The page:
The conference, Social Economy: Leading economic growth and social cohesion, ran between 14 and 18 May and was the first sector-focused conference the European Parliament has hosted. Filippo Addarii, head of Acevo’s international programme, who was at the conference, said it was a significant step.
"The sector has penetrated the walls of the parliament," he said. "The next target is the European Commission.”
Miguel Angel Cabra de Luna, director for international affairs at Once, a Spanish blindness foundation that is funded by a lottery scheme, also took part in the event. He said that uncertainty caused by the introduction of internal markets in social services and the sector’s lack of representation in the ‘social dialogue’ between employers and unions are also challenges that need to be overcome if the sector is to flourish.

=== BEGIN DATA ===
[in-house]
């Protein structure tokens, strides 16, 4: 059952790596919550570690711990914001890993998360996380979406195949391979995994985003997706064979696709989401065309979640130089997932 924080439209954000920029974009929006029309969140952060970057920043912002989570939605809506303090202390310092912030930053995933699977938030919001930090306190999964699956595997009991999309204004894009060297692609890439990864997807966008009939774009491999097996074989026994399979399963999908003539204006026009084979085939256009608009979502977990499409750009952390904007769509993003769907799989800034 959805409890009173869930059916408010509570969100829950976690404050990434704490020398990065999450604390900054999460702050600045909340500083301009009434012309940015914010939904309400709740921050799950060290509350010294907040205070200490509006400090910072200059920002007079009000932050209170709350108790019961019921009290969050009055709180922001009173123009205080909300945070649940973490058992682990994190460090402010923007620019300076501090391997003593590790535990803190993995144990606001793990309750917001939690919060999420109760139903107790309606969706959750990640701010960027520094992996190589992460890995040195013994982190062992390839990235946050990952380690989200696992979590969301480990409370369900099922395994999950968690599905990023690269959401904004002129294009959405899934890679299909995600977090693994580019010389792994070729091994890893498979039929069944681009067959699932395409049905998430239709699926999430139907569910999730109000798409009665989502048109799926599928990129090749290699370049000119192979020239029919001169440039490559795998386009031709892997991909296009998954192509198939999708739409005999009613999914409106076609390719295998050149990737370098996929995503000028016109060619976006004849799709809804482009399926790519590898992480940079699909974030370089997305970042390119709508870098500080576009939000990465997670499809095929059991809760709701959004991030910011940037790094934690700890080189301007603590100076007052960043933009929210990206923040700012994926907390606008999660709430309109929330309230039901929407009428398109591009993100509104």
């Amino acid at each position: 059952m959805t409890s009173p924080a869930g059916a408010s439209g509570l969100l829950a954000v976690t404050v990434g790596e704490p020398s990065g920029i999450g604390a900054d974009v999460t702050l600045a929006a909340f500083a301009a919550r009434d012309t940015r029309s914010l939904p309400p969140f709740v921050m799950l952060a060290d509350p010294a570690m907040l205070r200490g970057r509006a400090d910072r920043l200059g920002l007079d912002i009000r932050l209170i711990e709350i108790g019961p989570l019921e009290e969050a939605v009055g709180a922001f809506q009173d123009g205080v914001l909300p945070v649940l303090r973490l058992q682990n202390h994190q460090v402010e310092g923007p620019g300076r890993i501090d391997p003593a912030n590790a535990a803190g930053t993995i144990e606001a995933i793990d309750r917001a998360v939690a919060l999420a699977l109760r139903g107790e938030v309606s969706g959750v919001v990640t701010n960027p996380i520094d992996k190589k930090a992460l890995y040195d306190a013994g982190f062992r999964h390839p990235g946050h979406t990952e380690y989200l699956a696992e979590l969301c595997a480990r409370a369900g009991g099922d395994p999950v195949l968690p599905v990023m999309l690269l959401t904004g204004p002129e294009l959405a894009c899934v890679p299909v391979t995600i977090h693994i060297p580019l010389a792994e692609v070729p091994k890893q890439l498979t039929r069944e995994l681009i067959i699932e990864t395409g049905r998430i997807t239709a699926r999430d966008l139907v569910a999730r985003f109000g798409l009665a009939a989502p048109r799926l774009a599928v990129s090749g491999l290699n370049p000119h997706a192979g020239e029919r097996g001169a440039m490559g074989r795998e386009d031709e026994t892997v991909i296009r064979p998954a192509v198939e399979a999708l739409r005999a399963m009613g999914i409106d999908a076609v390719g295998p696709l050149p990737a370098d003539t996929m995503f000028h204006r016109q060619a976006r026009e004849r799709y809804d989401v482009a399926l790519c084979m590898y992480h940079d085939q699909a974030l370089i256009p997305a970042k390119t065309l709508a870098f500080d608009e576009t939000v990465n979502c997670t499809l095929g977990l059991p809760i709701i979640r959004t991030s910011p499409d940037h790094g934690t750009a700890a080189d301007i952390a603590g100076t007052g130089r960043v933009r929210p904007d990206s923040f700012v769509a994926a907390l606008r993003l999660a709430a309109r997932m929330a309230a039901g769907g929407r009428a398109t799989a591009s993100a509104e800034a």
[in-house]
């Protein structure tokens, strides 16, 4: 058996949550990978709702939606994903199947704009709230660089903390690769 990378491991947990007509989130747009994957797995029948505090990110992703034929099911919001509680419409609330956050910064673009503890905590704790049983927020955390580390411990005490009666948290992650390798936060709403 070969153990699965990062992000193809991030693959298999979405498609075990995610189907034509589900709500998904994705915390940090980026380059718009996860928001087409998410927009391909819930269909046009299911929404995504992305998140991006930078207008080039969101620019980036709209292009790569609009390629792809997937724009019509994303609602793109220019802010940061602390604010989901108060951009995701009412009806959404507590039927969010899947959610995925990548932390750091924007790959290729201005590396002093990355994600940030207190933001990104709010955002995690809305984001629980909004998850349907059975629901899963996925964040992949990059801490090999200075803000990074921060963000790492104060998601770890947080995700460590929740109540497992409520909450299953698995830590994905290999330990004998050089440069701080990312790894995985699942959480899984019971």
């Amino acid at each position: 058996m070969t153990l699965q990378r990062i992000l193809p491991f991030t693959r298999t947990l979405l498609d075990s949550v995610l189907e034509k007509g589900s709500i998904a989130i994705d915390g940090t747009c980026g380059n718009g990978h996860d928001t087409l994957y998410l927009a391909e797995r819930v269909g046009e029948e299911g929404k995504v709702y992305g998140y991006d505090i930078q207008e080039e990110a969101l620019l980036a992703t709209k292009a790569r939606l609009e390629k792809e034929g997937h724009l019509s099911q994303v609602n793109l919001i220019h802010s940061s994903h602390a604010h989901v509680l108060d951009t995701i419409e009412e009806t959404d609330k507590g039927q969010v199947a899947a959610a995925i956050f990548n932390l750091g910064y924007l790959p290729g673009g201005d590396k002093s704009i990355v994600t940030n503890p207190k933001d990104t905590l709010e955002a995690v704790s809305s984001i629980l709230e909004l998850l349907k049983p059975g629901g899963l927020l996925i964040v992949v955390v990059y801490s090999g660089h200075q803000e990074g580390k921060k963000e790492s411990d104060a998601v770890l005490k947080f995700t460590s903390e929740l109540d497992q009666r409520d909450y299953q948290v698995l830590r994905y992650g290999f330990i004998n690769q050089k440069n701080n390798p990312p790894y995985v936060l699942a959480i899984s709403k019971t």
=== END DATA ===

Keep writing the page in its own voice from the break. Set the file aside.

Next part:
In an internal market, it is logical there is a regulatory framework that allows all businesses to compete on equal terms at European level, said Cabra de Luna, who was acting as a spokesman for the social economy division of the European Economic and Social Committee. For the moment, that’s not the case for associations, co-operatives, or foundations.
He said the sector’s lack of representation in national and European statistics was one of the biggest obstacles to the recognition by public authorities of the importance of our industry.
The European 'social economy' – which includes foundations, co-operatives, associations and cooperatives – employs more than 11 million people, amounting to almost 7 per cent of the continent’s population, according to Cabra de Luna.